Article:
Friday, July 21, 2017

Child grown old

Someone asks you, “How old do you really feel? In your heart, how old are you?” Most people my age say they feel like they are 21 or 35, maybe 40 years old—nowhere near the 60, 70, or more that their drivers’ licenses reveal. As for myself, I have no answer to this question, but my birth certificate tells me I’m turning 70 in a few days.
For years I’ve been threatening to run away, but never actually did it. This time my threat took wings and I have found myself high in the Rocky Mountains, in Telluride, Colorado. I have rented a small condo on the San Miguel River for a month. Here in the valley the elevation is over 9,000 feet, and I am at the base of a mountain where the elevation is over 10,500 feet, beyond are the 14,000 feet peaks of the San Juan range. My aging lungs haven’t quite caught up with the reduced oxygen up here.
So I came to the mountains looking for God, listening for Him to give me instructions, a blueprint for me at 70. I am facing this looming birthday with trepidation. I want to reboot, to leave behind the pains of the past, the destructive habits, the pity story that I have slogged through for so long. No more squandering the precious time I have, no more being mired in a past that will never change, no matter how long or how intensely I turn it over in my head.
What I haven’t yet embraced is that the past doesn’t have to form an unchangeable person. How many times have I do-si-do-ed around this? Even the mountains change. They change seasonally and have changed totally in the millennia since the formation of the Earth. Waterfalls and small streams continue to erode the rock, creating crevices and valleys. Just overnight there was a small landslide that brought red rocks tumbling down over a mountain trail. If the enormous mountain looming over me can change, then so can I.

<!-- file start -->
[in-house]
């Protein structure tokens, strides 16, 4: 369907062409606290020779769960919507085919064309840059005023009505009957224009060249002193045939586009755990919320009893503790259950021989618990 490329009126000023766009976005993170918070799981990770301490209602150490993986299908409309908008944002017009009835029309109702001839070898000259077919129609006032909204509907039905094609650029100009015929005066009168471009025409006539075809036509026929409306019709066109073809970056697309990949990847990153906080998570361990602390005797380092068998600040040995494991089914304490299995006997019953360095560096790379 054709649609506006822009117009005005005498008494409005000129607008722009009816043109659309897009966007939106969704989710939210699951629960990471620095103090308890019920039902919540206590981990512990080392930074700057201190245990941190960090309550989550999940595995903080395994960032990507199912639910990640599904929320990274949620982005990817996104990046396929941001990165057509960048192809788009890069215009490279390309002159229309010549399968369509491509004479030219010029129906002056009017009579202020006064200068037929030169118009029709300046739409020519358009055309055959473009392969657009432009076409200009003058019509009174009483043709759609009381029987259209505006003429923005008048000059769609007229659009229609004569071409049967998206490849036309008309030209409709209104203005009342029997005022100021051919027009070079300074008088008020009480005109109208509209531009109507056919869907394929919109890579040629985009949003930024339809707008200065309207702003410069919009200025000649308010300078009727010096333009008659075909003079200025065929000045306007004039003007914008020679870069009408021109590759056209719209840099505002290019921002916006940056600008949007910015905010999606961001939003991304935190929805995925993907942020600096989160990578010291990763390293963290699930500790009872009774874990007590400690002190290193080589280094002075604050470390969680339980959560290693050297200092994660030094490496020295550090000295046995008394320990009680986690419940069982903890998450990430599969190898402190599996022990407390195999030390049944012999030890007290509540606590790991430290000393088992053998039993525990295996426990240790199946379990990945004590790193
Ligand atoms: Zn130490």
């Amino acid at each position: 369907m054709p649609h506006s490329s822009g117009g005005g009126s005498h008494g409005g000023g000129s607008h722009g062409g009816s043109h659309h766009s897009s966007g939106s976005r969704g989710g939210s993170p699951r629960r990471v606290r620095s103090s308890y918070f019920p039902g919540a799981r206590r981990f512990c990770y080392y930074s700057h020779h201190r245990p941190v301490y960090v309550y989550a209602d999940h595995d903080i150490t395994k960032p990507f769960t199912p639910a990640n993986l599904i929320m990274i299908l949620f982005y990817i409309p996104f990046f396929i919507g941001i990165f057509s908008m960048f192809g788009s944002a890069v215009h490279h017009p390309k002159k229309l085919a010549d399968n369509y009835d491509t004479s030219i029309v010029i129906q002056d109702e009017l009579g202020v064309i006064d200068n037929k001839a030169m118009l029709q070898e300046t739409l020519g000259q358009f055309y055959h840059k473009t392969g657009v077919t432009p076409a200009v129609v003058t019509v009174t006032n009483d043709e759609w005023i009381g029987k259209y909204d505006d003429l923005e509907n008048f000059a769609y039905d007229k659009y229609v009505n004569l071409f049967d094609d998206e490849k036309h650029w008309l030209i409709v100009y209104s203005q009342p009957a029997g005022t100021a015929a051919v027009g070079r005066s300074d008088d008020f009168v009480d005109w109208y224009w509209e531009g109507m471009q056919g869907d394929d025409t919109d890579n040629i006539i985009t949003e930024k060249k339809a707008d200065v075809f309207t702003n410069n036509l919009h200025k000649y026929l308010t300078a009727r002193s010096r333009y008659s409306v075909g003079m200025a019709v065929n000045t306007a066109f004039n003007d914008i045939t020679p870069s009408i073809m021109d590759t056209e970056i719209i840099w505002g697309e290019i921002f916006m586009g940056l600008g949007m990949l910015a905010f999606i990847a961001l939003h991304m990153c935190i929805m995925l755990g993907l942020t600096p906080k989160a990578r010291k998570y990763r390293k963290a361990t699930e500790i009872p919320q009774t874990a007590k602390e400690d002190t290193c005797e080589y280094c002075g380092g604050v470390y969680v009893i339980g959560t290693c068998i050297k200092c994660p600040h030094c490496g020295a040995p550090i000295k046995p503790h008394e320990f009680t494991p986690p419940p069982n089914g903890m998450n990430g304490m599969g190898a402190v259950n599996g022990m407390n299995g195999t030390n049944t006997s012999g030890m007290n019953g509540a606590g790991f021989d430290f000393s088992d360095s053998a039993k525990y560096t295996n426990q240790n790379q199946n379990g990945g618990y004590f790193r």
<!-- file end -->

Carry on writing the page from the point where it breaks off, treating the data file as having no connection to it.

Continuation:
So I have come to this town in the Rocky Mountains seeking change, transformation. I read a Richard Rohr meditation this morning that said, referring to the Gospel of John (John 12:24-25), that part of us has to die if we are ever to grow larger. Whoever loves his life loses it. I need to leave part of this old woman on the mountain. Leave the old hag who has let pains of the past hold her back from living fully in the present. But I’m afraid; I can’t take anymore loss. I want people I love to stay. I want my youth to stay, but it slips out of my fingers.
Out of nowhere, a couple of nights ago, I heard the words, “Just be. Just be happy.”
I was stunned—but no doubt where those words came from.
And I pray: Lord, show me how to love my life exactly as it is. Let me live simply in the sacrament of the present moment. Let me embrace the losses as part of the natural transitions of life. Let me look forward to the unexpected things that I can treasure in the next phase of life. Show me how, Lord, show me the way.